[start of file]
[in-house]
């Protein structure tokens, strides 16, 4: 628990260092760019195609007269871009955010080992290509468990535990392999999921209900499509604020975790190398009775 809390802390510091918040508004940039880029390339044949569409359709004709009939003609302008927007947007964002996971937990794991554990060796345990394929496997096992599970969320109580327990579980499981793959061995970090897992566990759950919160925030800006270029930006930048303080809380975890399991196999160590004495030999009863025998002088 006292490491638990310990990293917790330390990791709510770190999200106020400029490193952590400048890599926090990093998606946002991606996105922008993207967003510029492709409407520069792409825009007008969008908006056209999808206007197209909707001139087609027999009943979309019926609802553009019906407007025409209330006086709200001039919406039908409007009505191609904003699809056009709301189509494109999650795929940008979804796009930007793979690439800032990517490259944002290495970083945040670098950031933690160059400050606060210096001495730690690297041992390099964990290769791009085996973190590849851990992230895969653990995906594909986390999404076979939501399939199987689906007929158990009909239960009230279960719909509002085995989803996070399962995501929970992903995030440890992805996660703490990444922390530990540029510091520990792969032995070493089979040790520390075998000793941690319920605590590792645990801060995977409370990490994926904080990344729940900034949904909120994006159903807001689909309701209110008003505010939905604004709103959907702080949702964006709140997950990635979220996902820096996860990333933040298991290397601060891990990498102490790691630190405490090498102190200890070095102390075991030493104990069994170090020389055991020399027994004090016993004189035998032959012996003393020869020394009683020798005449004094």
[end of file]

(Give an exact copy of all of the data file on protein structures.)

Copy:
[in-house]
């Protein structure tokens, strides 16, 4: 628990260092760019195609007269871009955010080992290509468990535990392999999921209900499509604020975790190398009775 809390802390510091918040508004940039880029390339044949569409359709004709009939003609302008927007947007964002996971937990794991554990060796345990394929496997096992599970969320109580327990579980499981793959061995970090897992566990759950919160925030800006270029930006930048303080809380975890399991196999160590004495030999009863025998002088 006292490491638990310990990293917790330390990791709510770190999200106020400029490193952590400048890599926090990093998606946002991606996105922008993207967003510029492709409407520069792409825009007008969008908006056209999808206007197209909707001139087609027999009943979309019926609802553009019906407007025409209330006086709200001039919406039908409007009505191609904003699809056009709301189509494109999650795929940008979804796009930007793979690439800032990517490259944002290495970083945040670098950031933690160059400050606060210096001495730690690297041992390099964990290769791009085996973190590849851990992230895969653990995906594909986390999404076979939501399939199987689906007929158990009909239960009230279960719909509002085995989803996070399962995501929970992903995030440890992805996660703490990444922390530990540029510091520990792969032995070493089979040790520390075998000793941690319920605590590792645990801060995977409370990490994926904080990344729940900034949904909120994006159903807001689909309701209110008003505010939905604004709103959907702080949702964006709140997950990635979220996902820096996860990333933040298991290397601060891990990498102490790691630190405490090498102190200890070095102390075991030493104990069994170090020389055991020399027994004090016993004189035998032959012996003393020869020394009683020798005449004094």